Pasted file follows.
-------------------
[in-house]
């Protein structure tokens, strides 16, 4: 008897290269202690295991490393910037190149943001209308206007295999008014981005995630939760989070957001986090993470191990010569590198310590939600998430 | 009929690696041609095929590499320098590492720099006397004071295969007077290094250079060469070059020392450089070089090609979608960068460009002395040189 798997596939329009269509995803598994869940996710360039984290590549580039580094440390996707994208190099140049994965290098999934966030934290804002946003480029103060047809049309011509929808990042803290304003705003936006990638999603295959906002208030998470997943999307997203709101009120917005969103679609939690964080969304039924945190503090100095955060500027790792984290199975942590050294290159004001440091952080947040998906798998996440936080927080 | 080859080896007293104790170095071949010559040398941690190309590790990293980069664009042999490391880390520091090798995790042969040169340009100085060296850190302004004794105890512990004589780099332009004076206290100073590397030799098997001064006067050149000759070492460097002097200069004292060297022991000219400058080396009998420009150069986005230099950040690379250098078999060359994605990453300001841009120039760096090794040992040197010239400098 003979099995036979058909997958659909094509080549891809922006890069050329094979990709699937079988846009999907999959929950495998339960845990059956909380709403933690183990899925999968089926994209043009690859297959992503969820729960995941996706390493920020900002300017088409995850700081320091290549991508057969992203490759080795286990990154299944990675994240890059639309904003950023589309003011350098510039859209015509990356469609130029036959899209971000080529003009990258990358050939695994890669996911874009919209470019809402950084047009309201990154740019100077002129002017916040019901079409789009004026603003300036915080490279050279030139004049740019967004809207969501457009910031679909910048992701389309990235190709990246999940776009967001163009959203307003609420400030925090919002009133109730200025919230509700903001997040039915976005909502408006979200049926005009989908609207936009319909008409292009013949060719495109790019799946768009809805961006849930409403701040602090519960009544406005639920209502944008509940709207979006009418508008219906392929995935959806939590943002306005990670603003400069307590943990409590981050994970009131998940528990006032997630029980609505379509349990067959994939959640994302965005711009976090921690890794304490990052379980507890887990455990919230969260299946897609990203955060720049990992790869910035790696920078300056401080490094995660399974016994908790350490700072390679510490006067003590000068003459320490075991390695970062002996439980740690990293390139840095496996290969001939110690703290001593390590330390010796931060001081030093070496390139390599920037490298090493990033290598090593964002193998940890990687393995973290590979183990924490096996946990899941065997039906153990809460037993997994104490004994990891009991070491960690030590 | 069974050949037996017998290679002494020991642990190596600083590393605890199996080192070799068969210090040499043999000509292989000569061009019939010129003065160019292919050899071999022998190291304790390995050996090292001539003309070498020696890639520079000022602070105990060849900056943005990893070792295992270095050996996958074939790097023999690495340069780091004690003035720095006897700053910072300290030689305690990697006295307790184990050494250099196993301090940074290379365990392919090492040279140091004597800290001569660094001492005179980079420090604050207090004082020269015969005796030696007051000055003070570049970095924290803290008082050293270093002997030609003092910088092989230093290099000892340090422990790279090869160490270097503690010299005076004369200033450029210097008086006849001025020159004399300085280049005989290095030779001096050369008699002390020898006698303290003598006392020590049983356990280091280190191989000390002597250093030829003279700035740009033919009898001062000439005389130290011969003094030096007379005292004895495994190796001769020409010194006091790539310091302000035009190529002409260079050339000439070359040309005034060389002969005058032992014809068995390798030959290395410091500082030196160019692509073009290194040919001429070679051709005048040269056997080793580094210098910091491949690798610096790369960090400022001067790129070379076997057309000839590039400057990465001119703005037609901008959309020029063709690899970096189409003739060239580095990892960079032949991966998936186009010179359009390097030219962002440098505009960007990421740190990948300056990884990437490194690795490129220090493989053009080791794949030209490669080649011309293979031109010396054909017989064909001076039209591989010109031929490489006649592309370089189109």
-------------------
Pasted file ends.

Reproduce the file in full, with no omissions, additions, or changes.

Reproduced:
[in-house]
């Protein structure tokens, strides 16, 4: 008897290269202690295991490393910037190149943001209308206007295999008014981005995630939760989070957001986090993470191990010569590198310590939600998430 | 009929690696041609095929590499320098590492720099006397004071295969007077290094250079060469070059020392450089070089090609979608960068460009002395040189 798997596939329009269509995803598994869940996710360039984290590549580039580094440390996707994208190099140049994965290098999934966030934290804002946003480029103060047809049309011509929808990042803290304003705003936006990638999603295959906002208030998470997943999307997203709101009120917005969103679609939690964080969304039924945190503090100095955060500027790792984290199975942590050294290159004001440091952080947040998906798998996440936080927080 | 080859080896007293104790170095071949010559040398941690190309590790990293980069664009042999490391880390520091090798995790042969040169340009100085060296850190302004004794105890512990004589780099332009004076206290100073590397030799098997001064006067050149000759070492460097002097200069004292060297022991000219400058080396009998420009150069986005230099950040690379250098078999060359994605990453300001841009120039760096090794040992040197010239400098 003979099995036979058909997958659909094509080549891809922006890069050329094979990709699937079988846009999907999959929950495998339960845990059956909380709403933690183990899925999968089926994209043009690859297959992503969820729960995941996706390493920020900002300017088409995850700081320091290549991508057969992203490759080795286990990154299944990675994240890059639309904003950023589309003011350098510039859209015509990356469609130029036959899209971000080529003009990258990358050939695994890669996911874009919209470019809402950084047009309201990154740019100077002129002017916040019901079409789009004026603003300036915080490279050279030139004049740019967004809207969501457009910031679909910048992701389309990235190709990246999940776009967001163009959203307003609420400030925090919002009133109730200025919230509700903001997040039915976005909502408006979200049926005009989908609207936009319909008409292009013949060719495109790019799946768009809805961006849930409403701040602090519960009544406005639920209502944008509940709207979006009418508008219906392929995935959806939590943002306005990670603003400069307590943990409590981050994970009131998940528990006032997630029980609505379509349990067959994939959640994302965005711009976090921690890794304490990052379980507890887990455990919230969260299946897609990203955060720049990992790869910035790696920078300056401080490094995660399974016994908790350490700072390679510490006067003590000068003459320490075991390695970062002996439980740690990293390139840095496996290969001939110690703290001593390590330390010796931060001081030093070496390139390599920037490298090493990033290598090593964002193998940890990687393995973290590979183990924490096996946990899941065997039906153990809460037993997994104490004994990891009991070491960690030590 | 069974050949037996017998290679002494020991642990190596600083590393605890199996080192070799068969210090040499043999000509292989000569061009019939010129003065160019292919050899071999022998190291304790390995050996090292001539003309070498020696890639520079000022602070105990060849900056943005990893070792295992270095050996996958074939790097023999690495340069780091004690003035720095006897700053910072300290030689305690990697006295307790184990050494250099196993301090940074290379365990392919090492040279140091004597800290001569660094001492005179980079420090604050207090004082020269015969005796030696007051000055003070570049970095924290803290008082050293270093002997030609003092910088092989230093290099000892340090422990790279090869160490270097503690010299005076004369200033450029210097008086006849001025020159004399300085280049005989290095030779001096050369008699002390020898006698303290003598006392020590049983356990280091280190191989000390002597250093030829003279700035740009033919009898001062000439005389130290011969003094030096007379005292004895495994190796001769020409010194006091790539310091302000035009190529002409260079050339000439070359040309005034060389002969005058032992014809068995390798030959290395410091500082030196160019692509073009290194040919001429070679051709005048040269056997080793580094210098910091491949690798610096790369960090400022001067790129070379076997057309000839590039400057990465001119703005037609901008959309020029063709690899970096189409003739060239580095990892960079032949991966998936186009010179359009390097030219962002440098505009960007990421740190990948300056990884990437490194690795490129220090493989053009080791794949030209490669080649011309293979031109010396054909017989064909001076039209591989010109031929490489006649592309370089189109």